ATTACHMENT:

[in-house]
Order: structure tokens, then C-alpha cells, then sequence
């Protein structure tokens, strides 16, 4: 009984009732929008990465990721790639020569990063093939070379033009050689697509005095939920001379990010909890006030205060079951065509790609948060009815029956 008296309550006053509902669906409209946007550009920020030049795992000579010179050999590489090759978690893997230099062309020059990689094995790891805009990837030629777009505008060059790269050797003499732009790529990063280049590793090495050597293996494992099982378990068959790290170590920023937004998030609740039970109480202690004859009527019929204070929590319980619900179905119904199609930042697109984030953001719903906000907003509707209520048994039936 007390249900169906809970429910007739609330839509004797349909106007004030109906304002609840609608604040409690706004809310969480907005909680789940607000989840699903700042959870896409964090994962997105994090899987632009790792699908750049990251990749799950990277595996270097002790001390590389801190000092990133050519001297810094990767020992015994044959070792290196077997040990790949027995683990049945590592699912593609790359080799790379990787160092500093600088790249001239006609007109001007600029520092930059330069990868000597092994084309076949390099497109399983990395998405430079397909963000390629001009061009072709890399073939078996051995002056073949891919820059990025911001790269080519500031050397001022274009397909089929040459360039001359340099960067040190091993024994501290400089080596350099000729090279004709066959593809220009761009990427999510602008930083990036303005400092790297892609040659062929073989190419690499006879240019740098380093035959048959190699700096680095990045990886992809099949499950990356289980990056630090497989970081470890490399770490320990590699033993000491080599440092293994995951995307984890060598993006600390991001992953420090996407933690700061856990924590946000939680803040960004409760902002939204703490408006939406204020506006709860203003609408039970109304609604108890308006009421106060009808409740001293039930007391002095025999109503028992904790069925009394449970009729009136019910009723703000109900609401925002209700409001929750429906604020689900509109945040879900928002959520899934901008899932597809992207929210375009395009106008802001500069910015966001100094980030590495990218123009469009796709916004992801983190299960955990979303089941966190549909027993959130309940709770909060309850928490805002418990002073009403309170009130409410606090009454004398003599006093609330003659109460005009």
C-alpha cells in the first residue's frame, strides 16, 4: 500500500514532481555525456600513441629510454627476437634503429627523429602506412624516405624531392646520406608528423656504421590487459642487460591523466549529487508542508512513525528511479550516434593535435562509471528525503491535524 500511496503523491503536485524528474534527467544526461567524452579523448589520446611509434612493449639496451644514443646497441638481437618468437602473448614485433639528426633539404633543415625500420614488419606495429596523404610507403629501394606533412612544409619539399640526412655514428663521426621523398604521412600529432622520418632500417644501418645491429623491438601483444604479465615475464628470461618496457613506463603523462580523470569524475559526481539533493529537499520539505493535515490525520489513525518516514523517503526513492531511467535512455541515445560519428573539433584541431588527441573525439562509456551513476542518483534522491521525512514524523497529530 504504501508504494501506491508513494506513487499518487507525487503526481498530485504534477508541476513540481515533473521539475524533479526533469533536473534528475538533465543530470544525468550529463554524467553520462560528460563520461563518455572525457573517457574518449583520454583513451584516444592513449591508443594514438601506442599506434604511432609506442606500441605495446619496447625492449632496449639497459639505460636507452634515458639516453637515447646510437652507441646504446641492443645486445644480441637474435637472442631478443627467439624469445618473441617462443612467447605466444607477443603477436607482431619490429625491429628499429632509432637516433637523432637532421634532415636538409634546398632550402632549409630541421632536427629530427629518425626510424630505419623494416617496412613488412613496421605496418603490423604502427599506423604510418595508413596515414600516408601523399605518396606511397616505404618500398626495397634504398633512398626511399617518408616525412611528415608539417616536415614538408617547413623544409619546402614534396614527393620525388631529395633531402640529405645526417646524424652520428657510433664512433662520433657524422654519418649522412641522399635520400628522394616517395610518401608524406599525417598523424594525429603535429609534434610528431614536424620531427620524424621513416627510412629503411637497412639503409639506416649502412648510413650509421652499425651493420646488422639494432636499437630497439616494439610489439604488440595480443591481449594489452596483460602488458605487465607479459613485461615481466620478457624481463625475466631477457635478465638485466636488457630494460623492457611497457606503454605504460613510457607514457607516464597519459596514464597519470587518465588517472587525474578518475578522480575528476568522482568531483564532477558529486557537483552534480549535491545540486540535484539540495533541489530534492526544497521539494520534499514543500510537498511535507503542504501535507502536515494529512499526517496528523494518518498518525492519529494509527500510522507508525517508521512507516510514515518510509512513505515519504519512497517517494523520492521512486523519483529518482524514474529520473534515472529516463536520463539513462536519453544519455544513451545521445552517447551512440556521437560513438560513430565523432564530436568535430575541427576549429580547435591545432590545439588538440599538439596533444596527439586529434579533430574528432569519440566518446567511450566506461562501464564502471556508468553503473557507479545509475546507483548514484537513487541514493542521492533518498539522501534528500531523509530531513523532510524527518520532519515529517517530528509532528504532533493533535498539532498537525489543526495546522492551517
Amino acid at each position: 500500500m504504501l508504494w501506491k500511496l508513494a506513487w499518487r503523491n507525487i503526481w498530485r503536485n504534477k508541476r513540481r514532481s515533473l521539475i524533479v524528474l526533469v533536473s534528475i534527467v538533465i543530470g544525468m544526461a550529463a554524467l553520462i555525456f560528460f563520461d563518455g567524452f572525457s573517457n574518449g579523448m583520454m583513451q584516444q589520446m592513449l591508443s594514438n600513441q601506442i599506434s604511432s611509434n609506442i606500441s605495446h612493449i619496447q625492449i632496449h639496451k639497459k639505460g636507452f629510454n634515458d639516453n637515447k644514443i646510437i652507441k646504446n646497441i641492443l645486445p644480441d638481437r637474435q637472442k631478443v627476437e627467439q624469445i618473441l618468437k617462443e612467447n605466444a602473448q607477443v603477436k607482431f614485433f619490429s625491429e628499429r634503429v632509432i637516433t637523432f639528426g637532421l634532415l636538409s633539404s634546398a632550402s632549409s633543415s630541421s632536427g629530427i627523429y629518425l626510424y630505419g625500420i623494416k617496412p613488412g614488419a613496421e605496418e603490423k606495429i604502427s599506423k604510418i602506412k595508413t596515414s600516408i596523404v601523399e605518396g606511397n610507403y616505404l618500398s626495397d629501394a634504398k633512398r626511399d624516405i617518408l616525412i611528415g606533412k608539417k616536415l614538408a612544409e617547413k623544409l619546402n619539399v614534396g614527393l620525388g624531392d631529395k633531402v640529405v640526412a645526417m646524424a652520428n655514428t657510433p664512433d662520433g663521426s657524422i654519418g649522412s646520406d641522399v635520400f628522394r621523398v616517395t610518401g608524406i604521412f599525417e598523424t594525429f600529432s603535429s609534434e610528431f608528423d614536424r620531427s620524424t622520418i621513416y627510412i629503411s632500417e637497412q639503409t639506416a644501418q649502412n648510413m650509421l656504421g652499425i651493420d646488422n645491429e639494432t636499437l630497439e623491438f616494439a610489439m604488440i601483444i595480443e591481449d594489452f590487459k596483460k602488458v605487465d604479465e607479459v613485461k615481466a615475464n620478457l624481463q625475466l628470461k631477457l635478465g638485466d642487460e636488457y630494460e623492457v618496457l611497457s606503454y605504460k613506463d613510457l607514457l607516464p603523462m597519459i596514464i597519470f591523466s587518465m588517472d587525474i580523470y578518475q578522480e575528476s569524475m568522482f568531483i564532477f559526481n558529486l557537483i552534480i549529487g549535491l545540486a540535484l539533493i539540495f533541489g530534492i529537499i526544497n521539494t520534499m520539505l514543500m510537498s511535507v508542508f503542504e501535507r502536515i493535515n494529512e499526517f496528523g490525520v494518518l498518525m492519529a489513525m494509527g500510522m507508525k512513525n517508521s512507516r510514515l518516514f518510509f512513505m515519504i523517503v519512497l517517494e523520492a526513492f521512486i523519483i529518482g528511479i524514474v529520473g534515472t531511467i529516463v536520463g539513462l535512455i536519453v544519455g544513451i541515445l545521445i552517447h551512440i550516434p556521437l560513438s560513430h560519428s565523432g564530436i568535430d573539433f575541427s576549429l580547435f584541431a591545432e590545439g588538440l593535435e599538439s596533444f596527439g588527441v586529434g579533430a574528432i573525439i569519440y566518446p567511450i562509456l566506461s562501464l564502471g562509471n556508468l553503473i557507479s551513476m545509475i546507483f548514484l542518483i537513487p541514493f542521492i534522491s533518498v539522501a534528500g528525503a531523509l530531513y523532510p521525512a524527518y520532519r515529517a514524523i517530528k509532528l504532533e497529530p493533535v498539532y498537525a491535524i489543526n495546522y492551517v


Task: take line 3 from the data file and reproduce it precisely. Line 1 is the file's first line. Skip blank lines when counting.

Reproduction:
């Protein structure tokens, strides 16, 4: 009984009732929008990465990721790639020569990063093939070379033009050689697509005095939920001379990010909890006030205060079951065509790609948060009815029956 008296309550006053509902669906409209946007550009920020030049795992000579010179050999590489090759978690893997230099062309020059990689094995790891805009990837030629777009505008060059790269050797003499732009790529990063280049590793090495050597293996494992099982378990068959790290170590920023937004998030609740039970109480202690004859009527019929204070929590319980619900179905119904199609930042697109984030953001719903906000907003509707209520048994039936 007390249900169906809970429910007739609330839509004797349909106007004030109906304002609840609608604040409690706004809310969480907005909680789940607000989840699903700042959870896409964090994962997105994090899987632009790792699908750049990251990749799950990277595996270097002790001390590389801190000092990133050519001297810094990767020992015994044959070792290196077997040990790949027995683990049945590592699912593609790359080799790379990787160092500093600088790249001239006609007109001007600029520092930059330069990868000597092994084309076949390099497109399983990395998405430079397909963000390629001009061009072709890399073939078996051995002056073949891919820059990025911001790269080519500031050397001022274009397909089929040459360039001359340099960067040190091993024994501290400089080596350099000729090279004709066959593809220009761009990427999510602008930083990036303005400092790297892609040659062929073989190419690499006879240019740098380093035959048959190699700096680095990045990886992809099949499950990356289980990056630090497989970081470890490399770490320990590699033993000491080599440092293994995951995307984890060598993006600390991001992953420090996407933690700061856990924590946000939680803040960004409760902002939204703490408006939406204020506006709860203003609408039970109304609604108890308006009421106060009808409740001293039930007391002095025999109503028992904790069925009394449970009729009136019910009723703000109900609401925002209700409001929750429906604020689900509109945040879900928002959520899934901008899932597809992207929210375009395009106008802001500069910015966001100094980030590495990218123009469009796709916004992801983190299960955990979303089941966190549909027993959130309940709770909060309850928490805002418990002073009403309170009130409410606090009454004398003599006093609330003659109460005009």